If an Ajumma wants a seat on the bus or train, she’ll get it, be sure. If she has chosen a particular commodity at the market, you better give it up without resistance and simply take another. After all, according to ancient records, an Ajumma beat a tiger with her bare hands during the Joseon Dynasty.
But where does this raging energy come from? Well, Korean children are taught a certain level of toughness and perseverance from an early age. In addition, girls and young women in Korea are degraded and discriminated against with a shocking level of guilelessness. At an advanced age, the Ajumma is finally coming into her own – and perhaps even taking a little revenge for the years of oppression in her family and society as a whole.
Now, let’s get quickly back to the Jagalchi Market. Every autumn, it hosts the so-called Jagalchi Festival. Despite the festival’s gripping slogan Oiso! Boiso! Saiso! which translates to come, see, and buy, visitors can do much more than just purchase. It wouldn’t be Korea if there wasn’t extended singing and dancing. Also, you can participate in catching fish and sampling all the delicacies the ocean has to offer, obviously.
Gamcheon Culture Village
I don’t particularly like comparing things – and that includes places – to each other. Everything has its justification, you don’t always have to weigh everything. It’s unnecessary. But what I really can’t stand at all are those pointless equations with iconic places. Any city that has more than one canal becomes the Venice of…whatever. A building with more than five floors turns a provincial town into the Manhattan of…I don’t care what. And when a district in a Korean metropolis is called Santorini or even Machu Picchu just because it isn’t as flat as a potter’s wheel, that’s simply stupid.
So before you get seriously disappointed: Gamcheon doesn’t bear the slightest resemblance to those two legendary places. The only thing they have in common is that they are built on a slope. By the way, these are all Korean daldongnae, the so-called moon villages. They all were poor working-class neighborhoods built on the steep slopes of hills.
Now, Gamcheon Village was mainly erected in the 1920s and 1930s. This way, workers didn’t have to live right at the port. Nevertheless, they were close enough to their workplaces.
Eventually, around 800 families moved to the village in the 1950s. As a matter of fact, up until the 1970s, there were only wooden houses in the neighborhood. It was only around the late 1980s that tenants began to construct concrete houses with more than just one storey. Nonetheless, in general, the living conditions in the village remained precarious.
Then, in 2009, the Ministry of Culture, Sports and Tourism initiated improvement measures. As in other Korean cities, too, efforts were made to enhance the village through artistic activities. Artists and art students, as well as residents, came together to repair damage and paint stairs and walls.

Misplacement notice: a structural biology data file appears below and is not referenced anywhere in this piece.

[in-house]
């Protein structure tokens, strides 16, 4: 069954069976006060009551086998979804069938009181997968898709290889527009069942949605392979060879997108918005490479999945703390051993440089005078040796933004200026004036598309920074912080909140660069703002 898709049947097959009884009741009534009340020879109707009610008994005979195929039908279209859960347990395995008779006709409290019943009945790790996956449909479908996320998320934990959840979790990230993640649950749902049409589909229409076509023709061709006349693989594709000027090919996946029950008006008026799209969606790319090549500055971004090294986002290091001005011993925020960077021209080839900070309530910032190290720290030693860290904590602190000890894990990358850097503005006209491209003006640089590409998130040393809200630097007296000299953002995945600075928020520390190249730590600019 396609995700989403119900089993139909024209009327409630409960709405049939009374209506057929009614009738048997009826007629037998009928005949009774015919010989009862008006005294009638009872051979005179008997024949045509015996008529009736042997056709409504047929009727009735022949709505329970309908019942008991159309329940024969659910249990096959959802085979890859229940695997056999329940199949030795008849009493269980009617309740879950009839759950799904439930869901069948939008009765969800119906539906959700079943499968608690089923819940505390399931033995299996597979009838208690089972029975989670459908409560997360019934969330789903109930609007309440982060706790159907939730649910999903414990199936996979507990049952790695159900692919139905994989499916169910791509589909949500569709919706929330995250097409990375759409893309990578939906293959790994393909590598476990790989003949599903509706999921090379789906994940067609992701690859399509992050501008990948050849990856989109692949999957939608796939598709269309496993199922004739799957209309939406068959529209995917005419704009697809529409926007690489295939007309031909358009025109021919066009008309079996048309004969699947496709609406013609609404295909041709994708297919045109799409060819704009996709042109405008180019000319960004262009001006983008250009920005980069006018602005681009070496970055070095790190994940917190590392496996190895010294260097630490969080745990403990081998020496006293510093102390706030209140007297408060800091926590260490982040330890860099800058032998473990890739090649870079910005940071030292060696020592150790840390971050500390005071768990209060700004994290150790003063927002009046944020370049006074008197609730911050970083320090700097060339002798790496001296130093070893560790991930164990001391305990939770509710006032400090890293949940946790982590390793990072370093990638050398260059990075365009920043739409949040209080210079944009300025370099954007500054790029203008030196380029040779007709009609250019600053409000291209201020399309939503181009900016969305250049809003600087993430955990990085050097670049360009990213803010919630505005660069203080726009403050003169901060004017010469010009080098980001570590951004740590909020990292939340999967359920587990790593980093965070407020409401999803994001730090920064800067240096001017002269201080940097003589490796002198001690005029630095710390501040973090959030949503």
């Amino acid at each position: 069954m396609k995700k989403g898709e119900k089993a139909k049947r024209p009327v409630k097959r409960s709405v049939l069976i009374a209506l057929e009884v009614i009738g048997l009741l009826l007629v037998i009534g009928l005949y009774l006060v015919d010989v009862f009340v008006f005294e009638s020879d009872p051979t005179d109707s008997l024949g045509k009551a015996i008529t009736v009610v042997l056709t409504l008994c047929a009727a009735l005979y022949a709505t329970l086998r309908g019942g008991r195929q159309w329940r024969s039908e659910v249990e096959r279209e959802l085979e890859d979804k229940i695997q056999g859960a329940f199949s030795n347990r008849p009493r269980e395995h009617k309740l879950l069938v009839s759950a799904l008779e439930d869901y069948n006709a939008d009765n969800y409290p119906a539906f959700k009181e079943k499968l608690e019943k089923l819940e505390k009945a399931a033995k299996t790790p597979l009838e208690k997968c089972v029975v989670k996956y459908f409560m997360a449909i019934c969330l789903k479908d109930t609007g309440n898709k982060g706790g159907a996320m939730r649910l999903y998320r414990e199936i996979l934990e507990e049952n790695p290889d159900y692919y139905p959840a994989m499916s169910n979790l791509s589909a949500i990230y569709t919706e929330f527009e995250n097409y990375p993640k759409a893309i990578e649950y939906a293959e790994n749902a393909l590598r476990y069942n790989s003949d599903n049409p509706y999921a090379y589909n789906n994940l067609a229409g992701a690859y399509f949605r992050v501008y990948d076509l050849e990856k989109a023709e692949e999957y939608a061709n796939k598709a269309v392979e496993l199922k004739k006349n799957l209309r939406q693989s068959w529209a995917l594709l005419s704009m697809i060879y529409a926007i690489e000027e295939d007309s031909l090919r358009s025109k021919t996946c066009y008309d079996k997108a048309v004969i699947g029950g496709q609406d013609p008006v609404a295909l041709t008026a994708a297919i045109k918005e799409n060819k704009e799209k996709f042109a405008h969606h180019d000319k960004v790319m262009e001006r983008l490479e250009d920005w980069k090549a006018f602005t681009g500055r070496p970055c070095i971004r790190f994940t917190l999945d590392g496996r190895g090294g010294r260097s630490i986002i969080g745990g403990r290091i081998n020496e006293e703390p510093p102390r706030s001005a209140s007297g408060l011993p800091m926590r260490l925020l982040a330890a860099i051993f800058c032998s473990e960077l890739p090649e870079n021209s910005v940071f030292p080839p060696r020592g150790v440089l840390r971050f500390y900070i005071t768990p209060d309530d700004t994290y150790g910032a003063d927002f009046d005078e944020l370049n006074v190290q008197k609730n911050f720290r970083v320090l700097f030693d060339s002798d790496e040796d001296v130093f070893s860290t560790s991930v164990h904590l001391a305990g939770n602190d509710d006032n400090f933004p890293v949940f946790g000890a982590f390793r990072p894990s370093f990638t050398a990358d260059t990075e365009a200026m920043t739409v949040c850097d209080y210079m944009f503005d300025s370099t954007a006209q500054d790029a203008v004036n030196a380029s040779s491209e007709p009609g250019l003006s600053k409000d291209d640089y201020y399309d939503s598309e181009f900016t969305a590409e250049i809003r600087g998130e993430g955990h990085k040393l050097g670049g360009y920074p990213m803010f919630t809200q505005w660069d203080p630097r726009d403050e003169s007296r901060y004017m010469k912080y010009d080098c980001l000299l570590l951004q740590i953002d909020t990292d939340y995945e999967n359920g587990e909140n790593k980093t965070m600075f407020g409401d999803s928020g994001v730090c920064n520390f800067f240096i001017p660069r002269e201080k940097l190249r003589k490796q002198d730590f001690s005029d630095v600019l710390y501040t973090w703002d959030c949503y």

The village was upgraded first with some plaster and fresh paint, then later with improved infrastructure. Stores and galleries moved into abadoned houses. More unique installations were added. Gamcheon became one of the most colorful and artistic places in Busan.
This way, the village has become one of the most visited tourist attractions in the city.
But is that a good thing?
Well, the villagers see the tourist onslaught differently. While some of them are taking part in the remodeling and trying to profit from the tourist crowds, others have actually decided to sell their houses and leave Gamcheon for good.
I don’t blame them.
When I visited Gamcheon in the late afternoon, the more comfortably accessible streets and alleys were packed with foreign visitors. At certain murals, tourist were standing in line to have their picture taken. The whole experience had a natural-born theme-park vibe to it.
Gamcheon is nice, but it has lost its purity.
I visited other daldongnae on my tour through Korea that had a far more authentic vibe to them. By the way, also in the very city of Busan – you’ll find them mentioned below.
If you prefer getting to know the Village and all its secret spots with a small group of like-minded folks, I recommend you book a guided tour*.
To learn more about Korea’s Culture Villages in different parts of the country, just go to my post Culture Villages in Korea: Real People, Real Art
Day Two: The Icons
When Haeundae Beach opened in 1965, it was the largest beach in the entire country. It is located east of the city center and stretches almost 1.5 kilometers. As the bustling Haeundae District is right behind the beach, you’ll find tons of shops, dining options, and all kinds of entertainment. For instance, there is the Sealife Busan Aquarium and there is an amazing water park including a SPA. Although it is quite expensive and every little bit is charged extra, I’ll make sure to visit it on my next trip to Busan. Not only does it have a wet and wild area, it also houses a Jjimjilbang, hence, a traditional Korean SPA. You can learn more about this very Korean experience in my post All You Need to Know Before Visiting a Korean Spa.